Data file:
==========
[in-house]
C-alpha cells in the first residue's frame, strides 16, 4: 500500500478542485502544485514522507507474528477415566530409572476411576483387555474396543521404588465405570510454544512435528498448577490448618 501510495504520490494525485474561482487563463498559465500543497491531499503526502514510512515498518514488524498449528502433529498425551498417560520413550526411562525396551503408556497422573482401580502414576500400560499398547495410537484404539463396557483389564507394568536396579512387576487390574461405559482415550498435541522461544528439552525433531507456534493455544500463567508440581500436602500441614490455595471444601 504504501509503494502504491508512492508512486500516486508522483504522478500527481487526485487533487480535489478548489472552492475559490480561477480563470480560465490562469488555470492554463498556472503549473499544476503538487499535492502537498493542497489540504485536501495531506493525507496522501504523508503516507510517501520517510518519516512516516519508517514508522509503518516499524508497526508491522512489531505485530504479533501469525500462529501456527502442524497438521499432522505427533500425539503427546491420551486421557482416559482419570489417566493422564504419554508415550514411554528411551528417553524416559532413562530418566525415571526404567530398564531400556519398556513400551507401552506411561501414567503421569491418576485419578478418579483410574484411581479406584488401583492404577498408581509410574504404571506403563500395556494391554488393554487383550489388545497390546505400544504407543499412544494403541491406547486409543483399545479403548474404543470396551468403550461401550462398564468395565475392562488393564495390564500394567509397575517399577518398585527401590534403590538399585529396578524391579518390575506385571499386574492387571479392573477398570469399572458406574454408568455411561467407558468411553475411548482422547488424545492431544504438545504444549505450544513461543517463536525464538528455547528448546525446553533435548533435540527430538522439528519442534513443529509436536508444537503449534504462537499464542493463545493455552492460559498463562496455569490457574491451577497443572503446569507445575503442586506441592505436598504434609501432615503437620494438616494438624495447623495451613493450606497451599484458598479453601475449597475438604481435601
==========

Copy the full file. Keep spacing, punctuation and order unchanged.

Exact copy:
[in-house]
C-alpha cells in the first residue's frame, strides 16, 4: 500500500478542485502544485514522507507474528477415566530409572476411576483387555474396543521404588465405570510454544512435528498448577490448618 501510495504520490494525485474561482487563463498559465500543497491531499503526502514510512515498518514488524498449528502433529498425551498417560520413550526411562525396551503408556497422573482401580502414576500400560499398547495410537484404539463396557483389564507394568536396579512387576487390574461405559482415550498435541522461544528439552525433531507456534493455544500463567508440581500436602500441614490455595471444601 504504501509503494502504491508512492508512486500516486508522483504522478500527481487526485487533487480535489478548489472552492475559490480561477480563470480560465490562469488555470492554463498556472503549473499544476503538487499535492502537498493542497489540504485536501495531506493525507496522501504523508503516507510517501520517510518519516512516516519508517514508522509503518516499524508497526508491522512489531505485530504479533501469525500462529501456527502442524497438521499432522505427533500425539503427546491420551486421557482416559482419570489417566493422564504419554508415550514411554528411551528417553524416559532413562530418566525415571526404567530398564531400556519398556513400551507401552506411561501414567503421569491418576485419578478418579483410574484411581479406584488401583492404577498408581509410574504404571506403563500395556494391554488393554487383550489388545497390546505400544504407543499412544494403541491406547486409543483399545479403548474404543470396551468403550461401550462398564468395565475392562488393564495390564500394567509397575517399577518398585527401590534403590538399585529396578524391579518390575506385571499386574492387571479392573477398570469399572458406574454408568455411561467407558468411553475411548482422547488424545492431544504438545504444549505450544513461543517463536525464538528455547528448546525446553533435548533435540527430538522439528519442534513443529509436536508444537503449534504462537499464542493463545493455552492460559498463562496455569490457574491451577497443572503446569507445575503442586506441592505436598504434609501432615503437620494438616494438624495447623495451613493450606497451599484458598479453601475449597475438604481435601